FRESNO, Calif. — Winter in southern Arizona attracts thousands of what the locals call snow bunnies, retirees who escape the frigid weather of their spring/summer homes in the North for the state’s warm winter weather.

There are scores of seasonal visitors, too, across the border in California. They are the familiar names of mostly Salinas Valley vegetable grower-shippers who travel south to join their desert-based colleagues to keep retail and foodservice shelves stocked.

Despite some weather problems during plantings and a new pest threat, the vegetable volume should meet last season’s winter production, grower-shippers said.

Ocean Mist Farms, the Castroville-based artichoke giant, will begin harvesting its desert artichokes in mid-December, said Jeff Percy, vice president of desert production.

“Supplies will be light to start, but we’ll have heavy, normal supplies through January and February,” he said. “The quality should be very good.”

The domestic asparagus industry is all but gone from the California desert. Instead grower-shippers have moved across the border into Mexico.

Among them is Brawley-based Five Crowns Marketing.

“We figure to begin shipping asparagus the first week in January,” said Bill Colace, co-owner.

Coastline, Salinas, could begin limited harvesting of Mexican asparagus as early as late December, said Mark McBride, office sales manager.

“It’s an excellent quality deal with excellent sizing and color,” he said. “It’s a real pleasure to sell that deal.”

Bell peppers are the California desert’s winter season opener.

Baloian Farms, Fresno, started harvesting green bell peppers in late October, said Jeremy Lane, sales manager.

“Our early desert bells are complemented by the late-season bell peppers we grow on the central coast,” he said.

Shipping of the Baloian Farms red bell peppers was scheduled to begin in mid-November, Lane said, with both colors expected to be available through the end of the year or until the first frost. The company’s higher elevation desert fields are traditionally among the last to suffer frost damage, he said.

Baloian Farms also is growing mini sweet peppers in the desert. Supplies should be available through the holiday season, Lane said.

Bakersfield-based Sun World International LLC is dumping green bell peppers this season to focus on its red varieties, said Gene Coughlin, category director citrus, watermelon and peppers. Sun World also will grow limited supplies of yellow bells, he said, with acreage overall about the same as last season.

Rain that hit the fields in October could cause a slow harvest start, even though the fields bounced back well, Coughlin said. Harvesting was scheduled to begin Nov. 5.

“We’ll be light in volume until the last week in November,” Coughlin said. “Then wrap up about the end of the year.”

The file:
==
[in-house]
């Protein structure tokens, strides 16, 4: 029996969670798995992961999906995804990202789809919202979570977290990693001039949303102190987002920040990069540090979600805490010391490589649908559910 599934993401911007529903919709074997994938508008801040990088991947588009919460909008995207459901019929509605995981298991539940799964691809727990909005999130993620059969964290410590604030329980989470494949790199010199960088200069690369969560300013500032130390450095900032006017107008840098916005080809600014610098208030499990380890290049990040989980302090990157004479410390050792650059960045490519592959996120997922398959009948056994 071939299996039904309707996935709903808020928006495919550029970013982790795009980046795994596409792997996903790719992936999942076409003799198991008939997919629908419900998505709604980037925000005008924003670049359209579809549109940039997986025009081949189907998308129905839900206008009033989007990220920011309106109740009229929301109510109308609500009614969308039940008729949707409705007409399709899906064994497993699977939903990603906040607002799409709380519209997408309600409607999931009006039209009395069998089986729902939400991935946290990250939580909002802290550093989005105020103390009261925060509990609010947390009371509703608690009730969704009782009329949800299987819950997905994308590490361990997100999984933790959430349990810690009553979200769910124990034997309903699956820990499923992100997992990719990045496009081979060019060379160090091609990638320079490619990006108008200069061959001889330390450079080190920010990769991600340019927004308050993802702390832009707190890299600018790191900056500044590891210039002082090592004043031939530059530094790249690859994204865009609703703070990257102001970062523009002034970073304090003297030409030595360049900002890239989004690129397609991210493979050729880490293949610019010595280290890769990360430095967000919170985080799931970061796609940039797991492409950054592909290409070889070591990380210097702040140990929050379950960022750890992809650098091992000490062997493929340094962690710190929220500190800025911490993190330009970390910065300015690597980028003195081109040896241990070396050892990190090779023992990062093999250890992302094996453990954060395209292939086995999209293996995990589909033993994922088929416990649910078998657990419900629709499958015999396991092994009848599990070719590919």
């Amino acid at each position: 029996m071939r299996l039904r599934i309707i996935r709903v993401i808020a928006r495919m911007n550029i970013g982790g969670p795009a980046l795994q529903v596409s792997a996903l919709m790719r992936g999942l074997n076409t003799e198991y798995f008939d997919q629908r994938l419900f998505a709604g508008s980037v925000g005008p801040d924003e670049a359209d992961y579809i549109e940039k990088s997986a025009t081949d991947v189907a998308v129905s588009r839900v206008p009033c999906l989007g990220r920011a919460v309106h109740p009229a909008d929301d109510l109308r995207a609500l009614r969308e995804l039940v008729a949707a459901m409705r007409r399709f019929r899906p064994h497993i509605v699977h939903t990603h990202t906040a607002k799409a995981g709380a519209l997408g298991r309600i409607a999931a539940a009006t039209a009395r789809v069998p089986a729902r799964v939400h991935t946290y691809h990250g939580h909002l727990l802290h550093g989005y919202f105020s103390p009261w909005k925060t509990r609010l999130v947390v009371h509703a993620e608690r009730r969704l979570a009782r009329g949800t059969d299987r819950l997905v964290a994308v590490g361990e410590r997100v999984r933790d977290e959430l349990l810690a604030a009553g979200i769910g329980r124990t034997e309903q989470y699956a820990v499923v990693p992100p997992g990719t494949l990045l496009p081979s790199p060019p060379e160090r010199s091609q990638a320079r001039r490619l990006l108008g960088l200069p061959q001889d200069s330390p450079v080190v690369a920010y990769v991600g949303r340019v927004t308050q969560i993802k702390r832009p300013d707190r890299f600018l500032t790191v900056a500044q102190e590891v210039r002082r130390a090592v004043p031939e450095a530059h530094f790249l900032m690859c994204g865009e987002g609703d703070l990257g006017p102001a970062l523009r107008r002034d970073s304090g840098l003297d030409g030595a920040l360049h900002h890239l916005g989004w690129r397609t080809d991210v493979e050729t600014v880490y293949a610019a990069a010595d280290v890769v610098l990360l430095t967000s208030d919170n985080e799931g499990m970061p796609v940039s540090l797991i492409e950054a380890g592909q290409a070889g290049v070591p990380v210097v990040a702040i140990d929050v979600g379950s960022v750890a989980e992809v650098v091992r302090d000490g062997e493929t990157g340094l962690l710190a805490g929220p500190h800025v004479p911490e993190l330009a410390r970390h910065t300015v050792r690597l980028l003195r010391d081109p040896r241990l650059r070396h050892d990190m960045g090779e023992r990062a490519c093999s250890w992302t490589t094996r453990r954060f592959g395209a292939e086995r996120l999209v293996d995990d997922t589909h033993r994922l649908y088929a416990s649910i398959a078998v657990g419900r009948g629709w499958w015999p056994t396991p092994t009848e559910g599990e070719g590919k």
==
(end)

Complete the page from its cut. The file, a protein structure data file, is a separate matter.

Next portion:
Sizes are big and quality is very good, he said. Sun World packs its No. 1 bell peppers in 15- and 25-pound cartons and offers choice grade in 25-pound cartons.

The company is experimenting with limited acreage of mini sweet peppers, most of which are going to club stores, Coughlin said.

“We’re doing lighter volume now, but looking to ramp up in the next couple of years,” Coughlin said.

Picking of field grown red bell peppers was scheduled to begin by mid-November at Coachella-based Prime Time International LLC, said Mike Aiton, marketing director.

The harvest will ramp up quickly.

“We’re expecting to be running two shifts a day at our Mecca packinghouse by Thanksgiving,” Aiton said.

Prime Time’s red, yellow and green bell peppers are field-grown and hothouse-grown, but the company’s orange peppers are restricted to hothouses. The packing facility, now entering its third season, is helping to meet customer demands, Aiton said.

“We’re seeing more emphasis on bagged peppers, and the new plant can accommodate all customer requests,” he said.

Prime Time packs in one, two and three colors of bell peppers and in two-, three-, four-, six- and eight-count bags.

“The value pack is picking up momentum as shoppers look for a price item,” Aiton said. “And they have great shelf life. We have lots of customers on the East Coast and in Canada.”

Foodservice is a growing segment of Prime Time’s business, he said, in large part because hothouse growing enables the company to ship year round.

Harvesting of red and green bell peppers began the last week in October at Peter Rabbit Farms, Coachella.

“We’ll be in full swing on reds and greens by mid-November,” said John Burton, general manager.

The fall/winter bell pepper deal gets special attention at Prime Time, a 60-year-old family-owned grower-shipper now headed by John and Steve Powell,

“Seed varieties are particularly important in the fall,” Burton said. “The Powells are very particular about what seeds are planted, in what locations, which varieties come off early and which ones are late season varieties.”

As the harvest began, sizes were peaking on extra large to large and were mostly fancy, he said.

Corn is a commodity that is making something of a fall comeback in the desert this year.

“It’s always been a staple in the spring, but we have significant fall planting now,” Aiton said.

Harvesting of Prime Time’s yellow, white and bicolor corn started in late October.

“We’ll have supplies right up to Christmas,” Aiton said.

Corn is playing a bigger role this season at Five Crowns Marketing after the company acquired 50% of Tracy-based Prima Bella Produce Inc. in February. Five Crowns is the marketing arm of the partnership, Colace said. In addition to ears of corn, Five Crowns is marketing Prima Bella’s value-added items, which include the Glori Ann labeled four-pack for retailers and corn coins for foodservice.